I said don’t show emotion while looking at a space. Actually, you can do a little play-acting and show some negative emotion. It’s an extended flinch. Communicate to the salesperson that if she wants you to go ahead with this, it’s going to take some work on her part, starting with price and terms. Don’t make it easy for her and hard for yourself; you’re the one who has to make the monthly rent payments.
The martial arts industry is haunted with the ghosts of good schools that had everything going for them but ended up posting a “For Lease” sign in their window and closing their doors. One of the most common failures is a poorly negotiated lease that straps the owner with an exorbitant rent. A bad lease deal is not just high rent, either. Your start-up costs and your ability to expand can be drastically affected when you have a bad lease.
Signing a lease is like going into business partnership with a location and landlord for a period of time. Partnerships are seldom easy. Our goal is to help you turn this partner into a friend and not a foe of your future.
All leases have a basic framework that outlines how long you will occupy the space and how much it will cost you to stay there. Beyond that, there is a wide spectrum of lease structure. Don’t think just because a term or condition is in the landlord’s lease that it is carved in stone. Virtually every aspect of that lease is negotiable, and we’ve talked to many school owners who have received concessions they never thought possible by using our strategies. But they would never have received them – and you won’t either – unless you just ask.
Unless you know the current leasing conditions in your area, it’s a good idea to get some expert help. Invest $100 for a commercial real estate attorney and/or commercial real estate broker known as a tenant rep. Their job is to help you get the best deal possible.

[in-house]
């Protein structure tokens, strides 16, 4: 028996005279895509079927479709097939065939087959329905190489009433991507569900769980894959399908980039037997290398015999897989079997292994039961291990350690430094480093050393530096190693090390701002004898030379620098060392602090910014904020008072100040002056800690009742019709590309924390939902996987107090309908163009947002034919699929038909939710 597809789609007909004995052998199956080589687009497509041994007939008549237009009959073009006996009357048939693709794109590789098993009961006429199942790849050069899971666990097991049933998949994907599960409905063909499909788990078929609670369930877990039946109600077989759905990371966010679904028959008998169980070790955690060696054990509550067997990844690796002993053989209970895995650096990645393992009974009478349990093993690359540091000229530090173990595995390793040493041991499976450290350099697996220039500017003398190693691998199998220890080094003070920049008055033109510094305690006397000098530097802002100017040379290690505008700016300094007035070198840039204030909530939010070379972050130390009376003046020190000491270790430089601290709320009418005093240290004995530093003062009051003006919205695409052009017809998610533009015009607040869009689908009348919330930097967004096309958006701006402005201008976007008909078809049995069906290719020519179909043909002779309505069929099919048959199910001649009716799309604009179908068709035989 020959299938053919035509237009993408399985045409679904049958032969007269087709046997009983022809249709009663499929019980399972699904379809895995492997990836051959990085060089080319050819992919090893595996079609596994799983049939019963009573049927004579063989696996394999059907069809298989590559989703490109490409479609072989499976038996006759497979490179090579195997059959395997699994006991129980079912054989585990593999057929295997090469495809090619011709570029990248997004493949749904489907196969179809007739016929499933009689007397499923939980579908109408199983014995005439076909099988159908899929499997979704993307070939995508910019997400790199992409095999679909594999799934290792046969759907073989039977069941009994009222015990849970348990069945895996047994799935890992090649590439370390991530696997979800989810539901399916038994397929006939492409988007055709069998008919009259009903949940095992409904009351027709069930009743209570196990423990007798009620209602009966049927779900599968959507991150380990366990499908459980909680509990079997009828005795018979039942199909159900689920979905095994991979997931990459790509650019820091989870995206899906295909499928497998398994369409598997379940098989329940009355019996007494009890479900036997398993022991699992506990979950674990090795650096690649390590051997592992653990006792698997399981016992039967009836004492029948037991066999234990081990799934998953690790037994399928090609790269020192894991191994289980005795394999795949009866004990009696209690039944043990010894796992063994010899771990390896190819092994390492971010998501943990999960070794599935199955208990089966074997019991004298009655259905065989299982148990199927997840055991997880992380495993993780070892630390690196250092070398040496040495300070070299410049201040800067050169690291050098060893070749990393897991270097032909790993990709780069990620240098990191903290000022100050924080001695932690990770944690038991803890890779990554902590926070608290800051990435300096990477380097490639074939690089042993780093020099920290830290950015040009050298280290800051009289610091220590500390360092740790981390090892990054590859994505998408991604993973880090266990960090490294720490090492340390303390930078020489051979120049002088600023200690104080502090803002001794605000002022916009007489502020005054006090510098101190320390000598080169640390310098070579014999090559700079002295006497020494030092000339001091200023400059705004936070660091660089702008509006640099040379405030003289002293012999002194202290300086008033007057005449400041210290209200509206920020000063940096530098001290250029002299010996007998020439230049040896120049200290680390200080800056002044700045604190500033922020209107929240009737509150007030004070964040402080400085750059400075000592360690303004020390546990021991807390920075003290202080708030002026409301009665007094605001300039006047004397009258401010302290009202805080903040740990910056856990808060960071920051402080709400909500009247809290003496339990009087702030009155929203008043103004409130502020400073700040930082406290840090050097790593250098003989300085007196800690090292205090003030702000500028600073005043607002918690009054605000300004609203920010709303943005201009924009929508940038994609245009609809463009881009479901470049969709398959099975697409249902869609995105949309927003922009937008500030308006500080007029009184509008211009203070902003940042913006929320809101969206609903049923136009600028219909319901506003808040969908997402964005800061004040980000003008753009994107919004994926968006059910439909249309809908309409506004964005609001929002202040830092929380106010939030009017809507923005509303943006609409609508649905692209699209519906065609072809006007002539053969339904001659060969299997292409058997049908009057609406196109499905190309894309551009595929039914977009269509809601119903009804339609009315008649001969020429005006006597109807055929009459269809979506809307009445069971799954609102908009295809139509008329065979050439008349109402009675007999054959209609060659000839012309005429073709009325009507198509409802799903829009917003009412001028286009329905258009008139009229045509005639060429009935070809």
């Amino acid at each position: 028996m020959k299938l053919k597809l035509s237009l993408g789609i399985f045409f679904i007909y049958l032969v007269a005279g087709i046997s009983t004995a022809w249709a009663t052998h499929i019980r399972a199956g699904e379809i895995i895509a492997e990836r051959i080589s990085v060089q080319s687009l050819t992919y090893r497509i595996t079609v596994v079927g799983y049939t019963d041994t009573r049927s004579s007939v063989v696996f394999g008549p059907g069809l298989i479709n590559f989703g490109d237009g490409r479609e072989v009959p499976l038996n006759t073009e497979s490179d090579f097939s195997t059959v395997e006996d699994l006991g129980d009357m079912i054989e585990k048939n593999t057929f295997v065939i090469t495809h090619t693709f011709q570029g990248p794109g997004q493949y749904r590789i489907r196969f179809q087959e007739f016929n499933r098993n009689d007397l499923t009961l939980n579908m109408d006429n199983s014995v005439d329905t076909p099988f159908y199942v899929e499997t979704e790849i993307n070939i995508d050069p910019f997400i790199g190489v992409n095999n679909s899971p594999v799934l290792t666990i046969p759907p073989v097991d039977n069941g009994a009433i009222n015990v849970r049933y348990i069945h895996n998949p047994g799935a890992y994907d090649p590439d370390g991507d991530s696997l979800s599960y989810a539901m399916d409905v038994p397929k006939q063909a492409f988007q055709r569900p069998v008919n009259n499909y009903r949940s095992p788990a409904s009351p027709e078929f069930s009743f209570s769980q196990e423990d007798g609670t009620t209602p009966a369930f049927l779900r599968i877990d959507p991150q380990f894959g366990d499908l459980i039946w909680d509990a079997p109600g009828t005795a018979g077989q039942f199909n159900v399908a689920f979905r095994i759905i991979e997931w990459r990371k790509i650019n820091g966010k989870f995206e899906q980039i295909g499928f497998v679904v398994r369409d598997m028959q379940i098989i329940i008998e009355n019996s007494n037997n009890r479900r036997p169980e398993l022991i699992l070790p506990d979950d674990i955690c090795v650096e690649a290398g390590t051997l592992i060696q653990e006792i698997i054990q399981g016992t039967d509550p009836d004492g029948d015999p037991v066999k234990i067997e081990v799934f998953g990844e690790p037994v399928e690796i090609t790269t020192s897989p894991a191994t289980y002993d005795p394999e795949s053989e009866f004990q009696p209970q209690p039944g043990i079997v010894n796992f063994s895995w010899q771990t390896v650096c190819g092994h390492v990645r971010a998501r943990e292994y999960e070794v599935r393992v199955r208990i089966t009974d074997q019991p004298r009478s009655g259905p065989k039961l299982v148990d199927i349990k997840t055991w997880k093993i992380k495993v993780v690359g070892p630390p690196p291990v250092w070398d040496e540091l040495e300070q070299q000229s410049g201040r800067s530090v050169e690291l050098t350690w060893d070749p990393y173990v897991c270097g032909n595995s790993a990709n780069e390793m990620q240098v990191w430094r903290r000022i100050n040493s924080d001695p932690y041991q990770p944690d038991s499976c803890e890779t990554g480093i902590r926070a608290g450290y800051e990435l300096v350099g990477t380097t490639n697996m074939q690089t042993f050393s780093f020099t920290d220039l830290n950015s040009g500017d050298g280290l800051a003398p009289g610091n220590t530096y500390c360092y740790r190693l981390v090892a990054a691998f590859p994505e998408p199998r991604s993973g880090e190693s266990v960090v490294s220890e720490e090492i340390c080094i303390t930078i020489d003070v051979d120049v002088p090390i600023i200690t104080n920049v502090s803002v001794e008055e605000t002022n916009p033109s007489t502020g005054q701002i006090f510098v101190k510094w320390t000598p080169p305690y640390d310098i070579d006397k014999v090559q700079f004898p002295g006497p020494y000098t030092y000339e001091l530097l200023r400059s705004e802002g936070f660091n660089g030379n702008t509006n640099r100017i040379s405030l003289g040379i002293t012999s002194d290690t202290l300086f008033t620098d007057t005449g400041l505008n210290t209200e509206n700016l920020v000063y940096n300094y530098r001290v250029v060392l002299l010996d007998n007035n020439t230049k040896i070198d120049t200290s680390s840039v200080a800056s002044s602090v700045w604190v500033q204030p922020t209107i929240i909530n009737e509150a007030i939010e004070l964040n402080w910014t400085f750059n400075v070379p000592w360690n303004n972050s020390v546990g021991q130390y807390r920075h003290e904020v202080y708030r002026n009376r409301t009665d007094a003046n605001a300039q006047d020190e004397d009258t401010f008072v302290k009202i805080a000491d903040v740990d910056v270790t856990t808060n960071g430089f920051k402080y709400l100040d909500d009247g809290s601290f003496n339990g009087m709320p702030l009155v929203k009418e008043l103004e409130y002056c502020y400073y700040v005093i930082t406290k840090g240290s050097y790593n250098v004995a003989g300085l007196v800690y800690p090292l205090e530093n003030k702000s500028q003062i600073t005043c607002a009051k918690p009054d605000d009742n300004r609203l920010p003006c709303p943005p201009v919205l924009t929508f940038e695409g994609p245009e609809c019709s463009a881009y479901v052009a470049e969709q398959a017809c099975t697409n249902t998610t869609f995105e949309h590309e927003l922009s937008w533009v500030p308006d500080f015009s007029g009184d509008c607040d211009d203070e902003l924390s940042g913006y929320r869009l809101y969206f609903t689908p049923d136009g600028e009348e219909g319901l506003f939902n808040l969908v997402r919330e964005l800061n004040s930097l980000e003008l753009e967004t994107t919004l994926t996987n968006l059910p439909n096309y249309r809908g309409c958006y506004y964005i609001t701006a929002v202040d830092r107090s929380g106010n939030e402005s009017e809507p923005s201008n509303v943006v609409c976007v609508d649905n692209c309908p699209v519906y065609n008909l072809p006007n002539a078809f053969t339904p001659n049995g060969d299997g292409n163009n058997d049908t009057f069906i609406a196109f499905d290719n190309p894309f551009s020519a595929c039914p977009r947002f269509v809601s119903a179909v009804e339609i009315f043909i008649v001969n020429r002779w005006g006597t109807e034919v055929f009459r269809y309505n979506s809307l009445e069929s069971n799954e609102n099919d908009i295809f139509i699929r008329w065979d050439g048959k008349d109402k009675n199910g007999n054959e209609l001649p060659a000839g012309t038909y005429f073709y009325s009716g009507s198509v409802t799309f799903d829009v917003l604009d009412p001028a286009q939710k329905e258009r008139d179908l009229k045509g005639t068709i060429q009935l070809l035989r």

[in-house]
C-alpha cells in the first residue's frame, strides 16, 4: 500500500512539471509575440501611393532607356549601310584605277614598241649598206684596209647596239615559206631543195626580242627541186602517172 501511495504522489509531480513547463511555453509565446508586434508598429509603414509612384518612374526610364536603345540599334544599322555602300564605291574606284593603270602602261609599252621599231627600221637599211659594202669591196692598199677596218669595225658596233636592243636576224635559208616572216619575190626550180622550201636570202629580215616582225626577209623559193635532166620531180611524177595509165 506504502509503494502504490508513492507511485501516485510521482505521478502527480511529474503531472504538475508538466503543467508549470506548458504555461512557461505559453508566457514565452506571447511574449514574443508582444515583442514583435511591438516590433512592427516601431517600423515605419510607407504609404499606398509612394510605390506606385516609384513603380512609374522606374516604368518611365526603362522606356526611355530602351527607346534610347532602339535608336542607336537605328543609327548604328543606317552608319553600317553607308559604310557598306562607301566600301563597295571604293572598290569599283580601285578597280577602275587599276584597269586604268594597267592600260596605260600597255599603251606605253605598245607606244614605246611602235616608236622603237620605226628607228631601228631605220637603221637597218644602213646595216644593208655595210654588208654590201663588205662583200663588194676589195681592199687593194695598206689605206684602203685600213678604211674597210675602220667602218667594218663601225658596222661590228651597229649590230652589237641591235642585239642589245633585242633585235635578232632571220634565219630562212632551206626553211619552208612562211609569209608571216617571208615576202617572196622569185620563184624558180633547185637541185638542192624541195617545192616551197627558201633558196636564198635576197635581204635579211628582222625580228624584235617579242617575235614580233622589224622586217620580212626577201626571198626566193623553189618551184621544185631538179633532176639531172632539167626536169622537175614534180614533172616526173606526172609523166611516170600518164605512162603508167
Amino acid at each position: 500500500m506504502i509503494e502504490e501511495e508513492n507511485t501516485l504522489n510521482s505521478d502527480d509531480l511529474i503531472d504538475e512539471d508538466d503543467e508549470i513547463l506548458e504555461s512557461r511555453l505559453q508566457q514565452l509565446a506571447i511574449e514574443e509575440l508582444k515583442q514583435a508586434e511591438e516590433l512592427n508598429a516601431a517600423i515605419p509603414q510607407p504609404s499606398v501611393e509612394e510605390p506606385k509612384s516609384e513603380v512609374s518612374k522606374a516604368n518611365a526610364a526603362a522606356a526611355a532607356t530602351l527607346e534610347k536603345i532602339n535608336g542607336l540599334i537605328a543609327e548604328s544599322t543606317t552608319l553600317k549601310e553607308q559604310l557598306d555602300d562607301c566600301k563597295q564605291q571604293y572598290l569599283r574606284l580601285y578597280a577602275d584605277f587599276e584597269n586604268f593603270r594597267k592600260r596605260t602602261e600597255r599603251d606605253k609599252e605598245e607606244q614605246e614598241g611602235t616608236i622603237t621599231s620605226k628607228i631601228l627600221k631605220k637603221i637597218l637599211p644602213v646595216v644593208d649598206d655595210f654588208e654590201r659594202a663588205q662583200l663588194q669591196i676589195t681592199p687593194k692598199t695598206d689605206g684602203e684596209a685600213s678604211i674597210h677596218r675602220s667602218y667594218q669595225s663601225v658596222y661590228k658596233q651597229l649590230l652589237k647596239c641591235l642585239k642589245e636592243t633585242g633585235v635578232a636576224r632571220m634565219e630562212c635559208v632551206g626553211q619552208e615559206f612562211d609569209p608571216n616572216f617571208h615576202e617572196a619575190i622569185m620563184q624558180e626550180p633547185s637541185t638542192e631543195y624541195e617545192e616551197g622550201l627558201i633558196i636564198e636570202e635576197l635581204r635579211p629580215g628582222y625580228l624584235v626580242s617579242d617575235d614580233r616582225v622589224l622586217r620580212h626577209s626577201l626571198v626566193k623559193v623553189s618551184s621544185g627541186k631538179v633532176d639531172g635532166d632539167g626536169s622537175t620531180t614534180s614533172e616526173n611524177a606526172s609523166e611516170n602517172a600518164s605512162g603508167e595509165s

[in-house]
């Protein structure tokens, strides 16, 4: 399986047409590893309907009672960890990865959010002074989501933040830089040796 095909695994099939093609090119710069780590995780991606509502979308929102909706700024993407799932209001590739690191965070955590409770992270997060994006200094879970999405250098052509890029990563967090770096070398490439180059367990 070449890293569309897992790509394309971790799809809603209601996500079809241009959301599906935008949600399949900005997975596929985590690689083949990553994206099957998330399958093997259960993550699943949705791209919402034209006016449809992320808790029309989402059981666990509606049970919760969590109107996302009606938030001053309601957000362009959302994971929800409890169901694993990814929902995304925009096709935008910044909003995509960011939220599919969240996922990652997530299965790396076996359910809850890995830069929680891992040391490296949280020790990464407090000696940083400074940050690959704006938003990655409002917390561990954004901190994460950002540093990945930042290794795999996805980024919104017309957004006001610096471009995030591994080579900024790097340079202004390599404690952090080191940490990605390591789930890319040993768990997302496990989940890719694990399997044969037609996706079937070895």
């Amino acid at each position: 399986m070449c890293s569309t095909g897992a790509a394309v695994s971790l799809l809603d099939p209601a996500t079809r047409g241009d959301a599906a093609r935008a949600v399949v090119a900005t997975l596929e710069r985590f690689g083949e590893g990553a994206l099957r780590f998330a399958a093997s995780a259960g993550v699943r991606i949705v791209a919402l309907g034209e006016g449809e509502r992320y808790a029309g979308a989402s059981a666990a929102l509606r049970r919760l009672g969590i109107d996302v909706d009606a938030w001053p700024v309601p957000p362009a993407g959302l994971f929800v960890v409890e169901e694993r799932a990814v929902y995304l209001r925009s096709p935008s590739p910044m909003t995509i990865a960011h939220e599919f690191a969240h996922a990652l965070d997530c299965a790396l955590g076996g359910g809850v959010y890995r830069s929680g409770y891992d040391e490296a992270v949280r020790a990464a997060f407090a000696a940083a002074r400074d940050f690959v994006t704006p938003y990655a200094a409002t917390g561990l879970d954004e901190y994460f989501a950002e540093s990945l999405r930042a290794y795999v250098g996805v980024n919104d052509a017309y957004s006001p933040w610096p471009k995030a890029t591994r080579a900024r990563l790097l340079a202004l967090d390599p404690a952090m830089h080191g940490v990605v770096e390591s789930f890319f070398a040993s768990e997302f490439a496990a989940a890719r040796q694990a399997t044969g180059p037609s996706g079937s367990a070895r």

Landlords typically have their own attorneys, so it’s smart to put your own team together. Tenant brokers can help you find a good location as well as offer ideas, insights, and experience on the current market, rental rates, and other conditions that may work in your favor.
Once a potential location is found, the rep can help you and the landlord come to terms on the key points of the lease.
Match the School with the Location
For a hard-core kickboxing gym, it would not make sense to rent a space in the middle of a neighborhood of kids and elementary schools. Conversely, for a family-oriented martial arts program with an emphasis on children, you wouldn’t want to be in the downtown district.
Match your school with the demographics of the area. Before signing a lease, learn as much as possible about tenant history and why the other operations failed or moved. Speak with the current tenants about their experience with the landlord and the area. What is the make-up of the typical customer? Find out if any new building or road construction is planned that might affect your school’s growth.
When researching a location, get demographic information on the area from your broker or the Chamber of Commerce. Know your Pull Radius and your Potential Ratio. Schools typically draw from a 15-minute driving radius, so start with that but don’t limit yourself. You need to know the demographics for your immediate area as well. The farther away the demographic group, the less potential they have as students. Make sure you are surrounded with the right potential student base.
Finally, be sure the zoning in the area allows for a martial arts school. Know what limits you have on signage, parking, fire codes, etc.
Widely recognized as the man who revolutionized the martial arts industry, John Graden launched organizations such as NAPMA (National Association of Professional Martial Artists), ACMA (American Council on Martial Arts), and MATA (Martial Arts Teachers Association). Graden also introduced the first trade magazine for the martial arts business, Martial Arts Professional.John Graden’s latest book, The Truth about the Martial Arts Business looks into key strategies involved in launching a martial arts business and includes Graden’s own experience as a student, a leader and a business owner.Graden is the author of six books including The Truth about the Martial Arts Business, The Impostor Syndrome: How to Replace Self-Doubt with Self-Confidence and Train Your Brain for Success, Mr. Graden has been profiled by hundreds of international publications including over 20 magazine cover stories and a comprehensive profile in the Wall Street Journal.Presentations include: The Impostor Syndrome, Black Belt Leadership, The Secret to Self Confidence, and How to Create a Life Instead of Making a Living, John has taught his proven and unique principles of success to thousands of people on three continents since 1987.From keynote presentations for thousands to one-on-one coaching sessions, John Graden is a dynamic speaker, teacher, and media personality who brings passion and entertainment to his presentations.